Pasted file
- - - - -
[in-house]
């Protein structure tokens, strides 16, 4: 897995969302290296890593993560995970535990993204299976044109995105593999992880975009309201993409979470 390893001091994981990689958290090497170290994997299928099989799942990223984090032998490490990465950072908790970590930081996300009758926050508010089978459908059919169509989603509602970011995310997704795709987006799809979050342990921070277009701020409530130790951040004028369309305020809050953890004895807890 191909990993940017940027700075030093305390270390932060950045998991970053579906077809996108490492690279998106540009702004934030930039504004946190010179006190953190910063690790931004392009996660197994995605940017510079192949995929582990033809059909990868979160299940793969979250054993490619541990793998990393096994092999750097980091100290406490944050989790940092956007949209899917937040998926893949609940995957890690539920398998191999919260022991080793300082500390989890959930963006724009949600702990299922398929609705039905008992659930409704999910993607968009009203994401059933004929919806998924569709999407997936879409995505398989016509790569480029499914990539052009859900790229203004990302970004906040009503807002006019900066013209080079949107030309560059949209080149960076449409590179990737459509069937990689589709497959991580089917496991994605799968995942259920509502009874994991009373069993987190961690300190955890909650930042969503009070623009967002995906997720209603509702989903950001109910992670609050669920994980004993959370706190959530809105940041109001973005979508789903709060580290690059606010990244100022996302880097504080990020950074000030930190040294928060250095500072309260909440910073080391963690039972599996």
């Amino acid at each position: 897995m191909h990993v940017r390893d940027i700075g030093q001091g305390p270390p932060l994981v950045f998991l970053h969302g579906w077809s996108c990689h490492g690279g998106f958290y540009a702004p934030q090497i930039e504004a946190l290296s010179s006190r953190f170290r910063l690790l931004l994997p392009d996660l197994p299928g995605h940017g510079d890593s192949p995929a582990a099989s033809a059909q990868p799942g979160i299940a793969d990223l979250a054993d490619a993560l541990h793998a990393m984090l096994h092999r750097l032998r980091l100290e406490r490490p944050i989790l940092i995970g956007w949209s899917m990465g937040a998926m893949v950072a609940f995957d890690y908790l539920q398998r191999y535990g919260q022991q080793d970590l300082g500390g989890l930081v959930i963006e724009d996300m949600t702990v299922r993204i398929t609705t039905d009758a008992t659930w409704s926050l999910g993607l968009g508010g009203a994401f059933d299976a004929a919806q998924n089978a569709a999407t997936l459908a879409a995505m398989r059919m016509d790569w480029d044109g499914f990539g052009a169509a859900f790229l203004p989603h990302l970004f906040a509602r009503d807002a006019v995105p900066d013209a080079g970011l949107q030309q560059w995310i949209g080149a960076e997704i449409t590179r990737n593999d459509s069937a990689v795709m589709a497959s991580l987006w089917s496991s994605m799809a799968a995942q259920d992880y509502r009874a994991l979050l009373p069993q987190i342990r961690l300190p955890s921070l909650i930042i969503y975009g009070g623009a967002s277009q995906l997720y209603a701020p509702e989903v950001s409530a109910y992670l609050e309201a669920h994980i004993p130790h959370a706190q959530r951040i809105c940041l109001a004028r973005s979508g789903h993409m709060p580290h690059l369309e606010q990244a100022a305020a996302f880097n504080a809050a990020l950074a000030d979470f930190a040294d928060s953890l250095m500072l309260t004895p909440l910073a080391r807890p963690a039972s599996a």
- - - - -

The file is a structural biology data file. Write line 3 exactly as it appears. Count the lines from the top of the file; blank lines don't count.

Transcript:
């Amino acid at each position: 897995m191909h990993v940017r390893d940027i700075g030093q001091g305390p270390p932060l994981v950045f998991l970053h969302g579906w077809s996108c990689h490492g690279g998106f958290y540009a702004p934030q090497i930039e504004a946190l290296s010179s006190r953190f170290r910063l690790l931004l994997p392009d996660l197994p299928g995605h940017g510079d890593s192949p995929a582990a099989s033809a059909q990868p799942g979160i299940a793969d990223l979250a054993d490619a993560l541990h793998a990393m984090l096994h092999r750097l032998r980091l100290e406490r490490p944050i989790l940092i995970g956007w949209s899917m990465g937040a998926m893949v950072a609940f995957d890690y908790l539920q398998r191999y535990g919260q022991q080793d970590l300082g500390g989890l930081v959930i963006e724009d996300m949600t702990v299922r993204i398929t609705t039905d009758a008992t659930w409704s926050l999910g993607l968009g508010g009203a994401f059933d299976a004929a919806q998924n089978a569709a999407t997936l459908a879409a995505m398989r059919m016509d790569w480029d044109g499914f990539g052009a169509a859900f790229l203004p989603h990302l970004f906040a509602r009503d807002a006019v995105p900066d013209a080079g970011l949107q030309q560059w995310i949209g080149a960076e997704i449409t590179r990737n593999d459509s069937a990689v795709m589709a497959s991580l987006w089917s496991s994605m799809a799968a995942q259920d992880y509502r009874a994991l979050l009373p069993q987190i342990r961690l300190p955890s921070l909650i930042i969503y975009g009070g623009a967002s277009q995906l997720y209603a701020p509702e989903v950001s409530a109910y992670l609050e309201a669920h994980i004993p130790h959370a706190q959530r951040i809105c940041l109001a004028r973005s979508g789903h993409m709060p580290h690059l369309e606010q990244a100022a305020a996302f880097n504080a809050a990020l950074a000030d979470f930190a040294d928060s953890l250095m500072l309260t004895p909440l910073a080391r807890p963690a039972s599996a």